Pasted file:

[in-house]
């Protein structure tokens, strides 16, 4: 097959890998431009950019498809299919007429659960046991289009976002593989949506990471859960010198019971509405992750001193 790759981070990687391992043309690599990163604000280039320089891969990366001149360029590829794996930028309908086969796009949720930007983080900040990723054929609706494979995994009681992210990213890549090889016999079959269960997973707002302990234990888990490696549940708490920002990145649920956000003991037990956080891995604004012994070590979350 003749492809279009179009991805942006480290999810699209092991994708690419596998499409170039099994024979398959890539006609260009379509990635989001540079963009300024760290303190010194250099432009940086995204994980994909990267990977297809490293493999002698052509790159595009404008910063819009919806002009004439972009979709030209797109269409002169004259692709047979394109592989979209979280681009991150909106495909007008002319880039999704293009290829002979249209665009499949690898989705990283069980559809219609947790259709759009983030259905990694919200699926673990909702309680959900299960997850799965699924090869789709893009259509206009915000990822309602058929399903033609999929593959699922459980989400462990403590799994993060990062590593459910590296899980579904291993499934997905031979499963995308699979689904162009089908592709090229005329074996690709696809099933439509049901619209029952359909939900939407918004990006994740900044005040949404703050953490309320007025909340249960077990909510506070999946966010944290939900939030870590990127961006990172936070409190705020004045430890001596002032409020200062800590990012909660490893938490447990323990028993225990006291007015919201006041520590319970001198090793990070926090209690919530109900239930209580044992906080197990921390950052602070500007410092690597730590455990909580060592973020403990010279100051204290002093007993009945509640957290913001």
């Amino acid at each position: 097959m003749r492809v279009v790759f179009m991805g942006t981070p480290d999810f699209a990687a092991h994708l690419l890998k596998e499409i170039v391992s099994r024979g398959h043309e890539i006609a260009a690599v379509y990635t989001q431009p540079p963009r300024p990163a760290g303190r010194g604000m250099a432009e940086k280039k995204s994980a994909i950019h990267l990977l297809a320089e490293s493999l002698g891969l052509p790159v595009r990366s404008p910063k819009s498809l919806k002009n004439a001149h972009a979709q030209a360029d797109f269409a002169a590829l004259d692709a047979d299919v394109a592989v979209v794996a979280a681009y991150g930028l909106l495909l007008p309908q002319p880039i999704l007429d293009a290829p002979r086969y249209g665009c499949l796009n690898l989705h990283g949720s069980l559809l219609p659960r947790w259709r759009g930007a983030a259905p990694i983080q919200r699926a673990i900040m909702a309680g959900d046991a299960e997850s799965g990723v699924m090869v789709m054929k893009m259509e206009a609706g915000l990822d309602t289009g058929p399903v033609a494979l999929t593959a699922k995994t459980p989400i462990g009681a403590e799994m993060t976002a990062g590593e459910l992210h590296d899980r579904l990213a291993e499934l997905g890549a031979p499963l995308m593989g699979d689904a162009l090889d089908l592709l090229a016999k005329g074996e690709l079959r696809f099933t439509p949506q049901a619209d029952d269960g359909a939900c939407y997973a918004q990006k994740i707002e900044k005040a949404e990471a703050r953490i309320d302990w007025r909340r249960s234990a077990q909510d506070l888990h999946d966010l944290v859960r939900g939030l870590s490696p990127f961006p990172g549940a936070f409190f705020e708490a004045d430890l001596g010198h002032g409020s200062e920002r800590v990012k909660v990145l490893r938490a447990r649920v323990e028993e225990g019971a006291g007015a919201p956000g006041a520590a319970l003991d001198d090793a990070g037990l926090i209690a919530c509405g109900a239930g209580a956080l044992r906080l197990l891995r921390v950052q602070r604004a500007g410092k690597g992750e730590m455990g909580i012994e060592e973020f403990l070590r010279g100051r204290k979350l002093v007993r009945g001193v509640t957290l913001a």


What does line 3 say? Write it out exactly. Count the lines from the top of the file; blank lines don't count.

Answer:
């Amino acid at each position: 097959m003749r492809v279009v790759f179009m991805g942006t981070p480290d999810f699209a990687a092991h994708l690419l890998k596998e499409i170039v391992s099994r024979g398959h043309e890539i006609a260009a690599v379509y990635t989001q431009p540079p963009r300024p990163a760290g303190r010194g604000m250099a432009e940086k280039k995204s994980a994909i950019h990267l990977l297809a320089e490293s493999l002698g891969l052509p790159v595009r990366s404008p910063k819009s498809l919806k002009n004439a001149h972009a979709q030209a360029d797109f269409a002169a590829l004259d692709a047979d299919v394109a592989v979209v794996a979280a681009y991150g930028l909106l495909l007008p309908q002319p880039i999704l007429d293009a290829p002979r086969y249209g665009c499949l796009n690898l989705h990283g949720s069980l559809l219609p659960r947790w259709r759009g930007a983030a259905p990694i983080q919200r699926a673990i900040m909702a309680g959900d046991a299960e997850s799965g990723v699924m090869v789709m054929k893009m259509e206009a609706g915000l990822d309602t289009g058929p399903v033609a494979l999929t593959a699922k995994t459980p989400i462990g009681a403590e799994m993060t976002a990062g590593e459910l992210h590296d899980r579904l990213a291993e499934l997905g890549a031979p499963l995308m593989g699979d689904a162009l090889d089908l592709l090229a016999k005329g074996e690709l079959r696809f099933t439509p949506q049901a619209d029952d269960g359909a939900c939407y997973a918004q990006k994740i707002e900044k005040a949404e990471a703050r953490i309320d302990w007025r909340r249960s234990a077990q909510d506070l888990h999946d966010l944290v859960r939900g939030l870590s490696p990127f961006p990172g549940a936070f409190f705020e708490a004045d430890l001596g010198h002032g409020s200062e920002r800590v990012k909660v990145l490893r938490a447990r649920v323990e028993e225990g019971a006291g007015a919201p956000g006041a520590a319970l003991d001198d090793a990070g037990l926090i209690a919530c509405g109900a239930g209580a956080l044992r906080l197990l891995r921390v950052q602070r604004a500007g410092k690597g992750e730590m455990g909580i012994e060592e973020f403990l070590r010279g100051r204290k979350l002093v007993r009945g001193v509640t957290l913001a």